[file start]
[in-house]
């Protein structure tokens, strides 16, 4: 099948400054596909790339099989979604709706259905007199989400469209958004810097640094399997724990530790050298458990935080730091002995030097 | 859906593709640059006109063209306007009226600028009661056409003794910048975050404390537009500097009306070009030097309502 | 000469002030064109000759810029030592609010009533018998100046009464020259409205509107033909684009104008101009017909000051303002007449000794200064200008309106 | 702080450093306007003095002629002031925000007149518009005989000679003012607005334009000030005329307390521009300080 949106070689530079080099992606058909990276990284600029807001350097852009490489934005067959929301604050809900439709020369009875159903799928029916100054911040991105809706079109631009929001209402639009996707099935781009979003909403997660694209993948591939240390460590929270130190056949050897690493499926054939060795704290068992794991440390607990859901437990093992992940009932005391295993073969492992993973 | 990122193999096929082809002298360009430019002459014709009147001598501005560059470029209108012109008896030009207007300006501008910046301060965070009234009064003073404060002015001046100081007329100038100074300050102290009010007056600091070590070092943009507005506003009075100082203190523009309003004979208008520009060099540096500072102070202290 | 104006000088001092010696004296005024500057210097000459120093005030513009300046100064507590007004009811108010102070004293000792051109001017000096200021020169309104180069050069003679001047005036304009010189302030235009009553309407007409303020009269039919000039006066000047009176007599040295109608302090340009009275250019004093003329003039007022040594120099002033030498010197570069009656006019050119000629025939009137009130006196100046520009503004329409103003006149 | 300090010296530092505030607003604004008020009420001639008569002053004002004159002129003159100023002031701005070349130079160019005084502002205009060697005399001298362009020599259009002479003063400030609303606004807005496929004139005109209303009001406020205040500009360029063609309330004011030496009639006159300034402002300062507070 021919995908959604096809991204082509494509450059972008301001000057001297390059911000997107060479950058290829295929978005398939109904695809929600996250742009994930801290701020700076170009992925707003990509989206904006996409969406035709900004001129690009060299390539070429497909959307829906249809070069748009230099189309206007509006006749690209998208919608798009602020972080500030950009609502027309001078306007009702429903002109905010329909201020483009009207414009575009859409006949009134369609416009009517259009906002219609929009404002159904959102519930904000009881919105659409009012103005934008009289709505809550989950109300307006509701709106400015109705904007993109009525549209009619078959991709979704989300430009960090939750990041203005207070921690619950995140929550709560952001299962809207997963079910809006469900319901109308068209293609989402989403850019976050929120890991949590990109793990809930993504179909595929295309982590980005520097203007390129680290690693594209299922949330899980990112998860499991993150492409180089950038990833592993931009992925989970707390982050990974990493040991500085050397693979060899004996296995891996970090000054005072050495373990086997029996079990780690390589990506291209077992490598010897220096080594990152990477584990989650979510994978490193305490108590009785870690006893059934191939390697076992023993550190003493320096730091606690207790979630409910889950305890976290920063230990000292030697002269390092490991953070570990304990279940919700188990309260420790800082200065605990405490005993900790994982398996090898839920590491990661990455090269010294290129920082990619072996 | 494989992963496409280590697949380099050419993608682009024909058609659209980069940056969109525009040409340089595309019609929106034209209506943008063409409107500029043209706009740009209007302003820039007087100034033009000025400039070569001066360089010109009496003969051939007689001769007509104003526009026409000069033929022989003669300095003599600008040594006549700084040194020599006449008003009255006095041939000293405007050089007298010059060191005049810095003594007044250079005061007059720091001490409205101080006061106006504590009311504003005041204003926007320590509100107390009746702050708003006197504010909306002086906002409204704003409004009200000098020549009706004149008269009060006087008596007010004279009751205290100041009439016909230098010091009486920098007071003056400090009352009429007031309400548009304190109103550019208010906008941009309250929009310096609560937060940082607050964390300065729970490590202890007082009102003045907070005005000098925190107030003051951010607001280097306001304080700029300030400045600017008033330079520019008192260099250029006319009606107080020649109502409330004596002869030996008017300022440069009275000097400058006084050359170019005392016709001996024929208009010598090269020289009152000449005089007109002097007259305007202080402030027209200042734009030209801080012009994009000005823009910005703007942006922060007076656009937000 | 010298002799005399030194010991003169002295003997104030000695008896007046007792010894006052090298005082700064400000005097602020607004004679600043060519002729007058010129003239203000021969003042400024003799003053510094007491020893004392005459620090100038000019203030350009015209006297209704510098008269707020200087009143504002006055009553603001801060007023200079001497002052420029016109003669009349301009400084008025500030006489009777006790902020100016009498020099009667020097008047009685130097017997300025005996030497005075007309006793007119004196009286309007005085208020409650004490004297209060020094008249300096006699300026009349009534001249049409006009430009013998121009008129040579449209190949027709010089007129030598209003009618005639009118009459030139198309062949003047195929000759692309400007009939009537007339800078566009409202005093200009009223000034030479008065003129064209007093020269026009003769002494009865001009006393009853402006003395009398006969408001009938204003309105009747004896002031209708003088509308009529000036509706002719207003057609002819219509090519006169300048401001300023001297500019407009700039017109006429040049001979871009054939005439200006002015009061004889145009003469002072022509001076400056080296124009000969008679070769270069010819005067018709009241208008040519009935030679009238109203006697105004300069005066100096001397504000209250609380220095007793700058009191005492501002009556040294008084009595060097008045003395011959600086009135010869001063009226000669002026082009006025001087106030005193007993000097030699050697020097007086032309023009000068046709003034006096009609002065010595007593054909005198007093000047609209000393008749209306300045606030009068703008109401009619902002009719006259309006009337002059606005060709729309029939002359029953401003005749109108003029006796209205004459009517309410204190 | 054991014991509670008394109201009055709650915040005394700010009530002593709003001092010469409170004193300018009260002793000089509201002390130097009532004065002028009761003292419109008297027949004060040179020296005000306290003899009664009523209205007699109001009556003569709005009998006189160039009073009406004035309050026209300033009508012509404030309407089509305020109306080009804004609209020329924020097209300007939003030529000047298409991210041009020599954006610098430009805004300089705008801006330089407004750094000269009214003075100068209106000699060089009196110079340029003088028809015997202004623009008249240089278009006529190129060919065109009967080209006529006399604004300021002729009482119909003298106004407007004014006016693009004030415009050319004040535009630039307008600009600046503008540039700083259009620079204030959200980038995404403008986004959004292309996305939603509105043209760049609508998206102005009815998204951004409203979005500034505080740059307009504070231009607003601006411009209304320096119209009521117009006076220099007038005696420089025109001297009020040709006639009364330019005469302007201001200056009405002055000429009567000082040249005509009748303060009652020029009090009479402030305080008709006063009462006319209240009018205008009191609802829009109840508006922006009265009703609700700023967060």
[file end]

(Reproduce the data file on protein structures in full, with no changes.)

[in-house]
């Protein structure tokens, strides 16, 4: 099948400054596909790339099989979604709706259905007199989400469209958004810097640094399997724990530790050298458990935080730091002995030097 | 859906593709640059006109063209306007009226600028009661056409003794910048975050404390537009500097009306070009030097309502 | 000469002030064109000759810029030592609010009533018998100046009464020259409205509107033909684009104008101009017909000051303002007449000794200064200008309106 | 702080450093306007003095002629002031925000007149518009005989000679003012607005334009000030005329307390521009300080 949106070689530079080099992606058909990276990284600029807001350097852009490489934005067959929301604050809900439709020369009875159903799928029916100054911040991105809706079109631009929001209402639009996707099935781009979003909403997660694209993948591939240390460590929270130190056949050897690493499926054939060795704290068992794991440390607990859901437990093992992940009932005391295993073969492992993973 | 990122193999096929082809002298360009430019002459014709009147001598501005560059470029209108012109008896030009207007300006501008910046301060965070009234009064003073404060002015001046100081007329100038100074300050102290009010007056600091070590070092943009507005506003009075100082203190523009309003004979208008520009060099540096500072102070202290 | 104006000088001092010696004296005024500057210097000459120093005030513009300046100064507590007004009811108010102070004293000792051109001017000096200021020169309104180069050069003679001047005036304009010189302030235009009553309407007409303020009269039919000039006066000047009176007599040295109608302090340009009275250019004093003329003039007022040594120099002033030498010197570069009656006019050119000629025939009137009130006196100046520009503004329409103003006149 | 300090010296530092505030607003604004008020009420001639008569002053004002004159002129003159100023002031701005070349130079160019005084502002205009060697005399001298362009020599259009002479003063400030609303606004807005496929004139005109209303009001406020205040500009360029063609309330004011030496009639006159300034402002300062507070 021919995908959604096809991204082509494509450059972008301001000057001297390059911000997107060479950058290829295929978005398939109904695809929600996250742009994930801290701020700076170009992925707003990509989206904006996409969406035709900004001129690009060299390539070429497909959307829906249809070069748009230099189309206007509006006749690209998208919608798009602020972080500030950009609502027309001078306007009702429903002109905010329909201020483009009207414009575009859409006949009134369609416009009517259009906002219609929009404002159904959102519930904000009881919105659409009012103005934008009289709505809550989950109300307006509701709106400015109705904007993109009525549209009619078959991709979704989300430009960090939750990041203005207070921690619950995140929550709560952001299962809207997963079910809006469900319901109308068209293609989402989403850019976050929120890991949590990109793990809930993504179909595929295309982590980005520097203007390129680290690693594209299922949330899980990112998860499991993150492409180089950038990833592993931009992925989970707390982050990974990493040991500085050397693979060899004996296995891996970090000054005072050495373990086997029996079990780690390589990506291209077992490598010897220096080594990152990477584990989650979510994978490193305490108590009785870690006893059934191939390697076992023993550190003493320096730091606690207790979630409910889950305890976290920063230990000292030697002269390092490991953070570990304990279940919700188990309260420790800082200065605990405490005993900790994982398996090898839920590491990661990455090269010294290129920082990619072996 | 494989992963496409280590697949380099050419993608682009024909058609659209980069940056969109525009040409340089595309019609929106034209209506943008063409409107500029043209706009740009209007302003820039007087100034033009000025400039070569001066360089010109009496003969051939007689001769007509104003526009026409000069033929022989003669300095003599600008040594006549700084040194020599006449008003009255006095041939000293405007050089007298010059060191005049810095003594007044250079005061007059720091001490409205101080006061106006504590009311504003005041204003926007320590509100107390009746702050708003006197504010909306002086906002409204704003409004009200000098020549009706004149008269009060006087008596007010004279009751205290100041009439016909230098010091009486920098007071003056400090009352009429007031309400548009304190109103550019208010906008941009309250929009310096609560937060940082607050964390300065729970490590202890007082009102003045907070005005000098925190107030003051951010607001280097306001304080700029300030400045600017008033330079520019008192260099250029006319009606107080020649109502409330004596002869030996008017300022440069009275000097400058006084050359170019005392016709001996024929208009010598090269020289009152000449005089007109002097007259305007202080402030027209200042734009030209801080012009994009000005823009910005703007942006922060007076656009937000 | 010298002799005399030194010991003169002295003997104030000695008896007046007792010894006052090298005082700064400000005097602020607004004679600043060519002729007058010129003239203000021969003042400024003799003053510094007491020893004392005459620090100038000019203030350009015209006297209704510098008269707020200087009143504002006055009553603001801060007023200079001497002052420029016109003669009349301009400084008025500030006489009777006790902020100016009498020099009667020097008047009685130097017997300025005996030497005075007309006793007119004196009286309007005085208020409650004490004297209060020094008249300096006699300026009349009534001249049409006009430009013998121009008129040579449209190949027709010089007129030598209003009618005639009118009459030139198309062949003047195929000759692309400007009939009537007339800078566009409202005093200009009223000034030479008065003129064209007093020269026009003769002494009865001009006393009853402006003395009398006969408001009938204003309105009747004896002031209708003088509308009529000036509706002719207003057609002819219509090519006169300048401001300023001297500019407009700039017109006429040049001979871009054939005439200006002015009061004889145009003469002072022509001076400056080296124009000969008679070769270069010819005067018709009241208008040519009935030679009238109203006697105004300069005066100096001397504000209250609380220095007793700058009191005492501002009556040294008084009595060097008045003395011959600086009135010869001063009226000669002026082009006025001087106030005193007993000097030699050697020097007086032309023009000068046709003034006096009609002065010595007593054909005198007093000047609209000393008749209306300045606030009068703008109401009619902002009719006259309006009337002059606005060709729309029939002359029953401003005749109108003029006796209205004459009517309410204190 | 054991014991509670008394109201009055709650915040005394700010009530002593709003001092010469409170004193300018009260002793000089509201002390130097009532004065002028009761003292419109008297027949004060040179020296005000306290003899009664009523209205007699109001009556003569709005009998006189160039009073009406004035309050026209300033009508012509404030309407089509305020109306080009804004609209020329924020097209300007939003030529000047298409991210041009020599954006610098430009805004300089705008801006330089407004750094000269009214003075100068209106000699060089009196110079340029003088028809015997202004623009008249240089278009006529190129060919065109009967080209006529006399604004300021002729009482119909003298106004407007004014006016693009004030415009050319004040535009630039307008600009600046503008540039700083259009620079204030959200980038995404403008986004959004292309996305939603509105043209760049609508998206102005009815998204951004409203979005500034505080740059307009504070231009607003601006411009209304320096119209009521117009006076220099007038005696420089025109001297009020040709006639009364330019005469302007201001200056009405002055000429009567000082040249005509009748303060009652020029009090009479402030305080008709006063009462006319209240009018205008009191609802829009109840508006922006009265009703609700700023967060």